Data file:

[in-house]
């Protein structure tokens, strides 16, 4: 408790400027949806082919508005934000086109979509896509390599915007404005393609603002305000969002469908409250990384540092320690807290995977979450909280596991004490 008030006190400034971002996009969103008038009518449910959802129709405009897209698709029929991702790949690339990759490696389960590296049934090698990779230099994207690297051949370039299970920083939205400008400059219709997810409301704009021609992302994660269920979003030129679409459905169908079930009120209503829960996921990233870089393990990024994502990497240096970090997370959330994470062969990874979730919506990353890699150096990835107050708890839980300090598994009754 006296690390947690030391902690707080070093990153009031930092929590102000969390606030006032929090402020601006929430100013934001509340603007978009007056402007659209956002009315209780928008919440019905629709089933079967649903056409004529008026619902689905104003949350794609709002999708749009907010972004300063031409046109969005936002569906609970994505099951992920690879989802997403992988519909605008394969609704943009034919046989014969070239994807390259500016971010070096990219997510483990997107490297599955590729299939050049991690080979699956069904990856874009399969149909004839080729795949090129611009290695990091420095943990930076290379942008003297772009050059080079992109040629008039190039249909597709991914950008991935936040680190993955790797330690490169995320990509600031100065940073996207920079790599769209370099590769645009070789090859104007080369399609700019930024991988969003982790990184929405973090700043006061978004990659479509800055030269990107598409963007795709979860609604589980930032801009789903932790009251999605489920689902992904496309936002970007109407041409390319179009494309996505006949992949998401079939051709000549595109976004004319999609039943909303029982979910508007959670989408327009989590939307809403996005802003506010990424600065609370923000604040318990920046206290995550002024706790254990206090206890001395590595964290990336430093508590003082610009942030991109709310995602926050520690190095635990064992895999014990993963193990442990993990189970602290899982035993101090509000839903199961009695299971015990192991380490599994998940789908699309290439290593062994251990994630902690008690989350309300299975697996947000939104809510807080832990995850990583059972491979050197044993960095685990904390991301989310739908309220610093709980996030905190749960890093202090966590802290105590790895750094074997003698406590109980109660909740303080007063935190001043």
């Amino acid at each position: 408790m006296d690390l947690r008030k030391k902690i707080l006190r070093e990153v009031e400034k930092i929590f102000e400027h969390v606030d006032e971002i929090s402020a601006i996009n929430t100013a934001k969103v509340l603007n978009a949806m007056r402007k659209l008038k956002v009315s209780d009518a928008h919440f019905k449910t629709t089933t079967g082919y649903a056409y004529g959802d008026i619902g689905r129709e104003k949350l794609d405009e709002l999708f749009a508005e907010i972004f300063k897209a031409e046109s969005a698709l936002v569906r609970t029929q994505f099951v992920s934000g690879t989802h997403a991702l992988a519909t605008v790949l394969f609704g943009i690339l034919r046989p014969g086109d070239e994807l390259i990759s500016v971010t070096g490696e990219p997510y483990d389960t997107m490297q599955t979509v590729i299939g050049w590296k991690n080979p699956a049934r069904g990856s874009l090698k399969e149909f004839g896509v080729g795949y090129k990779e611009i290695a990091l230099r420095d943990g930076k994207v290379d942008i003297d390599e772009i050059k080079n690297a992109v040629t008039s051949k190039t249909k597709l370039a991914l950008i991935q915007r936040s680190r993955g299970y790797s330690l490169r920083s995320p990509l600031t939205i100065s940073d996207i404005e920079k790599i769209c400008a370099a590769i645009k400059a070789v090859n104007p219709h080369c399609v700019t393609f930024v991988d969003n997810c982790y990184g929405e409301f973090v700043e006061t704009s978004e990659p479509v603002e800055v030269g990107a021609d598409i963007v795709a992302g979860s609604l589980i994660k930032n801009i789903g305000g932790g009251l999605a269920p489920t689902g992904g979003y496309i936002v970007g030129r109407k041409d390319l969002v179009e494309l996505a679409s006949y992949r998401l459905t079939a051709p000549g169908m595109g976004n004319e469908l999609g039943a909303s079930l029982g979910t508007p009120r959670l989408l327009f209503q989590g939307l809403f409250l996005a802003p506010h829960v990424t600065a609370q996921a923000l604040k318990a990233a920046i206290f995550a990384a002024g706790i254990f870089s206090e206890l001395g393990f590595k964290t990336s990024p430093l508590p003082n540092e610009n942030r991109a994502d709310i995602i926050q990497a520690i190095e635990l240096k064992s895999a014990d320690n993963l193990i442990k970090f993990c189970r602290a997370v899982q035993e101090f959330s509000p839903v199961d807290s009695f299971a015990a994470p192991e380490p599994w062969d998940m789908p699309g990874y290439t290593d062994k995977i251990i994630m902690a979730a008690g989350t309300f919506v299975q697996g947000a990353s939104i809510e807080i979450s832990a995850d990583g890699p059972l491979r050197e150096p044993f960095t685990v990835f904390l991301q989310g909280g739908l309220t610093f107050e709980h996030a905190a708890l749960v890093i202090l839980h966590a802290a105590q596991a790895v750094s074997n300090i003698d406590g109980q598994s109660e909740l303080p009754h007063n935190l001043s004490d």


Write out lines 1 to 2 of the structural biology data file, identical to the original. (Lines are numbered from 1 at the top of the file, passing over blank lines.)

[in-house]
């Protein structure tokens, strides 16, 4: 408790400027949806082919508005934000086109979509896509390599915007404005393609603002305000969002469908409250990384540092320690807290995977979450909280596991004490 008030006190400034971002996009969103008038009518449910959802129709405009897209698709029929991702790949690339990759490696389960590296049934090698990779230099994207690297051949370039299970920083939205400008400059219709997810409301704009021609992302994660269920979003030129679409459905169908079930009120209503829960996921990233870089393990990024994502990497240096970090997370959330994470062969990874979730919506990353890699150096990835107050708890839980300090598994009754 006296690390947690030391902690707080070093990153009031930092929590102000969390606030006032929090402020601006929430100013934001509340603007978009007056402007659209956002009315209780928008919440019905629709089933079967649903056409004529008026619902689905104003949350794609709002999708749009907010972004300063031409046109969005936002569906609970994505099951992920690879989802997403992988519909605008394969609704943009034919046989014969070239994807390259500016971010070096990219997510483990997107490297599955590729299939050049991690080979699956069904990856874009399969149909004839080729795949090129611009290695990091420095943990930076290379942008003297772009050059080079992109040629008039190039249909597709991914950008991935936040680190993955790797330690490169995320990509600031100065940073996207920079790599769209370099590769645009070789090859104007080369399609700019930024991988969003982790990184929405973090700043006061978004990659479509800055030269990107598409963007795709979860609604589980930032801009789903932790009251999605489920689902992904496309936002970007109407041409390319179009494309996505006949992949998401079939051709000549595109976004004319999609039943909303029982979910508007959670989408327009989590939307809403996005802003506010990424600065609370923000604040318990920046206290995550002024706790254990206090206890001395590595964290990336430093508590003082610009942030991109709310995602926050520690190095635990064992895999014990993963193990442990993990189970602290899982035993101090509000839903199961009695299971015990192991380490599994998940789908699309290439290593062994251990994630902690008690989350309300299975697996947000939104809510807080832990995850990583059972491979050197044993960095685990904390991301989310739908309220610093709980996030905190749960890093202090966590802290105590790895750094074997003698406590109980109660909740303080007063935190001043």